Canada’s government is another story. Last October, Canada’s senate passed bill S-203 that would make illegal holding cetaceans in captivity or breeding them. The bill was first introduced in 2015 by a now retired senator and had the backing of Canada’s Green Party. The bill was vocally opposed by Canada’s Marineland, a popular marine theme park that currently holds 61 captive cetaceans. After years of debate and pushback from some conservative senators, the bill passed the senate last year.
Now, the bill has passed Canada’s House of Commons and has almost become law. All that stands in the way of the bill becoming law is royal consent, merely a formality in modern times. The bill has been hailed as Canada’s ‘Free Willy’ law, based on the 1993 movie where a young boy frees an orca from captivity. Animal rights groups have been thrilled with the new law and the progress it represents. The new law was also celebrated by Green Party leader Elizabeth May in a speech, calling it a ‘really good day for animals in Canada’, CTV reported. Marineland for its part says it will abide by what will be the new law. For now, parks that already exist, like Marineland, will continue to operate as the law grandfathered them in.
When law, the bill will punish violators will fines of up to CAD $200,000 (roughly US $150,000). Animals kept in captivity during rehabilitation are also allowed by the bill.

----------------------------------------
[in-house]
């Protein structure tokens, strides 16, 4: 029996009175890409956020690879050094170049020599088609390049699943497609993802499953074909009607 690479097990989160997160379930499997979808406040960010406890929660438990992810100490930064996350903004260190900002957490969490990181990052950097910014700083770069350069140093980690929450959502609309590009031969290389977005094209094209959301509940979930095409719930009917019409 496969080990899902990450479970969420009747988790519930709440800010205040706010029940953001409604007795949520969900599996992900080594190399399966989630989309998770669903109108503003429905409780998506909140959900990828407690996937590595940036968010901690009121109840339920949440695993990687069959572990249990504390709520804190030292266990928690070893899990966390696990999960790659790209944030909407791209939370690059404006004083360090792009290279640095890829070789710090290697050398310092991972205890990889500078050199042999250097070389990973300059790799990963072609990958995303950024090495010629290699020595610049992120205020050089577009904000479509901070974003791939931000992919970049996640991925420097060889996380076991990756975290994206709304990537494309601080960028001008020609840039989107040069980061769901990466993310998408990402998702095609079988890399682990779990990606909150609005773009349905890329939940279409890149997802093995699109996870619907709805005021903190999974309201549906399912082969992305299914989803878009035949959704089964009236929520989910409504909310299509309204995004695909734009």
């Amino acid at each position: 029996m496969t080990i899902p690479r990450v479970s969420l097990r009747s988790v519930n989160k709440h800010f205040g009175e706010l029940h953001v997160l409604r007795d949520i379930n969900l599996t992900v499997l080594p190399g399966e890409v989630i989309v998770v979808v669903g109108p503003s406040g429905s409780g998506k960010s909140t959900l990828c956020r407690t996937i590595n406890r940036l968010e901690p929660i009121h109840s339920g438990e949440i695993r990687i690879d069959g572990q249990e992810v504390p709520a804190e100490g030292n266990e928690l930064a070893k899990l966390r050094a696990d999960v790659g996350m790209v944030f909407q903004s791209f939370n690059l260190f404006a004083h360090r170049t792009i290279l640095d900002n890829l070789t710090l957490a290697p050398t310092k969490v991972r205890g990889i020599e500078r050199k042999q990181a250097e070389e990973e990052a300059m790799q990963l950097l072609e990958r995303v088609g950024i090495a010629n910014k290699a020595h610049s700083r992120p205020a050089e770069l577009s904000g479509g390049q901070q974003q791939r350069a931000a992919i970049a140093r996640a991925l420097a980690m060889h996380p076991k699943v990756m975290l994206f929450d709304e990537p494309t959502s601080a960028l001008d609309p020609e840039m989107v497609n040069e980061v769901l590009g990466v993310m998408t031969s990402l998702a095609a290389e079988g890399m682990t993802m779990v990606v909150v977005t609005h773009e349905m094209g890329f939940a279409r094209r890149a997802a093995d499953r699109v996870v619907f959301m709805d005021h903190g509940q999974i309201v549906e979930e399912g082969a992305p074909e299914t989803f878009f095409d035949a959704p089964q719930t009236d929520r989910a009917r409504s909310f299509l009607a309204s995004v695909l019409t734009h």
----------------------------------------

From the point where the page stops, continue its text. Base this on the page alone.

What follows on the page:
Some groups celebrating the bill want the Canadian government to go further and not grandfather in the existing marine parks, and instead outlaw all captive marine mammal parks now. One Green Planet reports that Marineland has a checkered history. SeaWorld once sued Marineland for the return of an orca lent them for breeding due to a decline in the orca’s health. In 50 years of operation, 17 orcas, 25 belugas and approximately 22 dolphins have died at Marineland. A solitary orca that outlived her children and the other orcas she once shared her enclosure with lives in Marineland. The practice of keeping an orca alone in captivity is illegal in the US, due to the social nature of the animals. Former employees of the park have painted a dark picture of neglect in media interviews. Dirty water, not changed often enough led to disease, eye infections even possibly blindness in some animals.
Some animal rights advocates started a petition to push Canada’s government to go further. The petition asks that existing marine parks are not grandfathered into the law. Whether the old parks exist for a while longer or not, they’ve led to their own, eventual demise. Perhaps the new law in Canada will also be an inspiration to other nations, like the US.
This morning I was sea kayaking in a cheap inflatable boat in the Gulf of Mexico. By coincidence, I saw sleek grey bodies moving through the water, dorsal fins slicing quickly. A dolphin, perhaps curious, surfaced about 6 feet from me for a second and then was gone. The dolphin had more important business than a person, as it should.
Image Credit: Thanaphong Araveeporn / Shutterstock